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When War Crimes Are Impossible
Bruce E. Levine
Gay & Lesbian Community Notes
Eleanor J. Bader
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Where All Life Matters
I n December 2005 they came from the deepest forest to the center of Amazonia to celebrate the 20th anniversary of the Conselho Nacional dos Seringueiros (CNS), an organization founded by Chico Mendes that even today is still fighting for the rights of the rubber tappers and traditional populations of the rainforest. More than 350 representatives of the Amazon’s reserves met at their annual conference to take stock and unite to face new challenges ahead.
Much has happened in 20 years. When, in 1985, under military rule, Mendes and his companions founded CNS, nobody thought about sustainable development. When he was assassinated in 1988, the idea of Extractivist Reserves was considered revolutionary and met with fierce resistance.
Mendes was the first to promote Extractivist Reserves (RESEX)— small communities who live and work collectively according to a well-designed plan to use and extract the forest’s resources sustainably and without harm to the environment. The land remains property of the union, its use is defined by an association of local communities and government agencies. RESEX offers a variety of products, including rubber, coco, nuts, açai fruit, alternative medicine, fish, and handicrafts made of seeds, leftover wood, and other natural material. The profits go directly to the communities.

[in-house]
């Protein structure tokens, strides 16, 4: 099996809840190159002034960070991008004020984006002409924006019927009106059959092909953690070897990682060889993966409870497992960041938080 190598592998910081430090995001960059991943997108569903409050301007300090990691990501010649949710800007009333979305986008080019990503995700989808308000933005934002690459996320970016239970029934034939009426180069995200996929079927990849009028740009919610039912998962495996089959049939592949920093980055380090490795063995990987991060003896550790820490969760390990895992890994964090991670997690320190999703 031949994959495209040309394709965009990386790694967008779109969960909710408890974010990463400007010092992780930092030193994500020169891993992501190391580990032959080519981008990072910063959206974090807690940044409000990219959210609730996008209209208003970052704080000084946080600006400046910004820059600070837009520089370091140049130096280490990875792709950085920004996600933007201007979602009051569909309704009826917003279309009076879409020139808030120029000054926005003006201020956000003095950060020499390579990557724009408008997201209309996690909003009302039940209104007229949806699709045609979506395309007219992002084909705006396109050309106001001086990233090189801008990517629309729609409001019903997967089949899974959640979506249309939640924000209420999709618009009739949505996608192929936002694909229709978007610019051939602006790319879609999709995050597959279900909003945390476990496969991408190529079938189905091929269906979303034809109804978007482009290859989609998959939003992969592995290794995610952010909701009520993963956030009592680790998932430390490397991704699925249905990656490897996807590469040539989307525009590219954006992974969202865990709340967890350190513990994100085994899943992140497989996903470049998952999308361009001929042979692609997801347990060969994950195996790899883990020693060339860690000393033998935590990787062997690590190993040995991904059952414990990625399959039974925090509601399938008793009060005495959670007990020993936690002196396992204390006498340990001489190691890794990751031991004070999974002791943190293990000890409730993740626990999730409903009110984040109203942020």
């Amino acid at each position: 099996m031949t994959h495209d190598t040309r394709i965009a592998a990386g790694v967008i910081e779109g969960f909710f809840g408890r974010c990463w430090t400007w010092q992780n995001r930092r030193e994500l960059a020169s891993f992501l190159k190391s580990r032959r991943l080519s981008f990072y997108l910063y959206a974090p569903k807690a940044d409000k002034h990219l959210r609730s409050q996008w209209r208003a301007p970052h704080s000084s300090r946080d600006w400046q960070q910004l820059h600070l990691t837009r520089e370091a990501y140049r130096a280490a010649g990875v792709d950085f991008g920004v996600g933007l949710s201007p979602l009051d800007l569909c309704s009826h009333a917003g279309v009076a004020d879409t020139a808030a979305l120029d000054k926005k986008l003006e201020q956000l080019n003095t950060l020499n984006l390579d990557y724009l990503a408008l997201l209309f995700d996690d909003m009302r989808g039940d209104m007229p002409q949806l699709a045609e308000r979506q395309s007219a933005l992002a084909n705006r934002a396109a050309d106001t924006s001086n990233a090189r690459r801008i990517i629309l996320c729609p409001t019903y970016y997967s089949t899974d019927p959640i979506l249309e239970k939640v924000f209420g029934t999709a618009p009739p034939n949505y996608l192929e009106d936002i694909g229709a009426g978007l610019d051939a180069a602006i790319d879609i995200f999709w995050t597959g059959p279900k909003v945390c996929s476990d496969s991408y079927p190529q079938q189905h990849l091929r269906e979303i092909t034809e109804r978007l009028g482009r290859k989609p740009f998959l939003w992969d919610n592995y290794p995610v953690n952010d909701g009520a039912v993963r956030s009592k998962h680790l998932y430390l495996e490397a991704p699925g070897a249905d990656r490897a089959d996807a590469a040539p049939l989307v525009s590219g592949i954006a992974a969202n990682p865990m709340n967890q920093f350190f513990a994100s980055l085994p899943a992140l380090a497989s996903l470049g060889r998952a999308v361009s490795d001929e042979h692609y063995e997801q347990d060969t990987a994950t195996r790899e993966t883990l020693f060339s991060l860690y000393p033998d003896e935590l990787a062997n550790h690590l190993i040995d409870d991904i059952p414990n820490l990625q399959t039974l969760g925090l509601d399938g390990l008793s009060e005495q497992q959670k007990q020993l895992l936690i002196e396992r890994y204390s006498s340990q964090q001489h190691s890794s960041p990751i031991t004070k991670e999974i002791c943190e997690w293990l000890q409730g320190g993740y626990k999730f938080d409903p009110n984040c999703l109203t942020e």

Today, about one-third of the Amazon has been declared a protected area, most of it indigenous reserves. Moreover, 19 Extractivist Reserves and 14 marine reserves have gained legal status, their numbers constantly increasing. Atanagildo “Gatão” Matos, one of the early activists, is happy to see more and more communities organize themselves independently to protect their land and work collectively and sustainably. The reserves have become an integral part of the Brazilian government’s Amazon policy.
Joy was not all that you saw at the CNS anniversary celebration. It was mixed with rage and sorrow. The world saw Chico Mendes and Sister Dorothy brutally murdered because they lived and worked for the preservation of the rainforest. The world didn’t see more than 700 others die because they believed in a sustainable way of living with nature and in their responsibility to the community and future generations. To this day, activists are being threatened, persecuted, and killed. The blacklist of big farmers, soy producers, and their “pistoleiros” contains hundreds of names. Three weeks after the conference another name was crossed off the list. João Batista died in Rondônia with four bullets in his chest (Rondônia is the state with the highest clearcutting rate in Brazil). The police have yet to investigate.